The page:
I stopped work early today to pick up my daughter who, this morning, mentioned she was really tired. I thought it’d help her to come home early and get some downtime. I got on MUNI to head towards the stop near her school. In the subway, downtown, the streetcar lurched and screeched and screamed in a sudden fast stop. I was standing, holding on, and I fell, flew forward down the aisle, caught myself on my knees and hands. It happened in seconds. I saw a woman, sitting, fall forward and hit her head on a pole.
The man who had been standing next to me did nothing, watched me as I got up and caught his eye, turned away from me. The elderly ladies sitting in seats exclaimed, “are you OK? would you like my seat? Do you need help?” I felt bruised and scraped and slightly embarrassed as I picked myself up, grabbed my bag of computer and gadgets and regained my position on the streetcar. I was fine. My knees ached, I could feel the scraped skin, my hands burning from the landing, and I’m just waiting for 3 more stops to pass so I can get off this bully of a streetcar.
I grew up in the country, in a beautiful house on beautiful land with beautiful views, at the top of a hill with a 1/4 mile long gravel driveway from the local highway up to our house. Early every morning, as a child, I would walk/run down the gravel driveway, with its curves, past the clump of trees where my imagination claimed tigers and lions lived, to meet the school bus down on the local country highway. I rode the bus for an hour to get to school. Sometimes I would fall while running down the last hill, rocks scraping into my knees, above my knee socks, below my skirt or dress hem. I’d get onto the school bus with bleeding knees, some kids would point and laugh at me, and the ever gracious kind bus driver, Nancy, would hand me bandaids.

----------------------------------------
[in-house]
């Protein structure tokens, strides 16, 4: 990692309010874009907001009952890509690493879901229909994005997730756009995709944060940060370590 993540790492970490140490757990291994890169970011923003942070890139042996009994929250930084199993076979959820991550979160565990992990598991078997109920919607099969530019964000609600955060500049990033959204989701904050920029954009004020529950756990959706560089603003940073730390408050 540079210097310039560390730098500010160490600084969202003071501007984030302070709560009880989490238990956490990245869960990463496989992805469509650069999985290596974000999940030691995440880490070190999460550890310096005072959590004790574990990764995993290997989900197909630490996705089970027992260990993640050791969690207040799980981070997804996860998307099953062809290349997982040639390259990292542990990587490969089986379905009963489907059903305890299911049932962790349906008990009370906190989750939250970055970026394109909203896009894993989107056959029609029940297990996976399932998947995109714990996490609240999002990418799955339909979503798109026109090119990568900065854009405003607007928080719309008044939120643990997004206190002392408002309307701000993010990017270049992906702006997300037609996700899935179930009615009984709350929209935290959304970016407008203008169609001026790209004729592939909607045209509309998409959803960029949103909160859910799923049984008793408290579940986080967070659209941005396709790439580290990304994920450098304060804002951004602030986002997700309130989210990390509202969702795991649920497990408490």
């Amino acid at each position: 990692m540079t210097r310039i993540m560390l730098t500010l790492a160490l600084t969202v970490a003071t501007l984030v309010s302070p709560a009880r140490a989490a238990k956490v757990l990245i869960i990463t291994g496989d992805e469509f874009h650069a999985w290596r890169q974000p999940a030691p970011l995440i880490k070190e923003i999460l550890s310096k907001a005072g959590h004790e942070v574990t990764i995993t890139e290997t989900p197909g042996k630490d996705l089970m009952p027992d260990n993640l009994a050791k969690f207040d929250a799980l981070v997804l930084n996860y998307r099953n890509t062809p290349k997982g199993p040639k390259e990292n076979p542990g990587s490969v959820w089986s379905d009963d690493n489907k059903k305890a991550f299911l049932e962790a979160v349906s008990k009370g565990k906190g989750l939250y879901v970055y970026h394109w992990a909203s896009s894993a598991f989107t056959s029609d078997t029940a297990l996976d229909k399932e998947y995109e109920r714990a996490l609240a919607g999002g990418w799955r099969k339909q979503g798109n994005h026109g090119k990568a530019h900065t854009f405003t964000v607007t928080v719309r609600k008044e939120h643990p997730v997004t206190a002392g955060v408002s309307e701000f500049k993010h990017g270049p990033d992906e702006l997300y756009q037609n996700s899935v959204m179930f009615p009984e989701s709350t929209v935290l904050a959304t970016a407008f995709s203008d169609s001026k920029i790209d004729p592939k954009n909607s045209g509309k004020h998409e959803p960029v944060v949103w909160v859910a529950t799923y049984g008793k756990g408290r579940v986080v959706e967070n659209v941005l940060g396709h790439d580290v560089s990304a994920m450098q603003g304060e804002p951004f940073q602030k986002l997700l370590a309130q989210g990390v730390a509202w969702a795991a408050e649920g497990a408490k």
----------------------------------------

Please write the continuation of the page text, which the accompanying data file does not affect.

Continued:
Today on MUNI, with my knees aching and feeling scraped after falling and flying down the aisle, the memory of the gravel driveway and running for the school bus felt fresh, along with the memory of the kids making fun of me. There were a lot of bullies in my elementary and jr high and high school years. In elementary school, for a year or two I had pointy toed saddle shoes and kicked-in-the-shins anyone who made fun of me or my friends. Was I a bully too? Or was I protecting myself? What’s really the difference? Aren’t some bullies acting out of reactionary self-loathing?
Recently I felt bullied on Twitter, reminded of the gravel grinding into the skin of my knees, when a friend wrote vitriol and curses to me and my wife. She’s since removed the curses that she directed at me and my wife.
My wife, Moya Watson, has written and spoken a lot about, and helped create media about, bullying online and offline and within one’s self. The way she listens and hears the stories and experiences of others, expresses, her own and other’s experiences, and weaves all of the humanity, is a luminescent beauty.
Last night I went to a splendiforous dinner party at Firehouse 8 where the entreaty at the start of dinner, once everyone was seated, was to leave our inner critics at the door. That can be a self-bully, that inner critic. The one who can say you’re not ____ enough.
So this city, these friends, that friend, those people, the damn streetcar, your own self, we it all have bullies within and around us. The trick for me right now, the attention, is to be aware and conscious of the full drama of humanity, also, within and around, with love and kindness on the flip side of anger bullying criticism.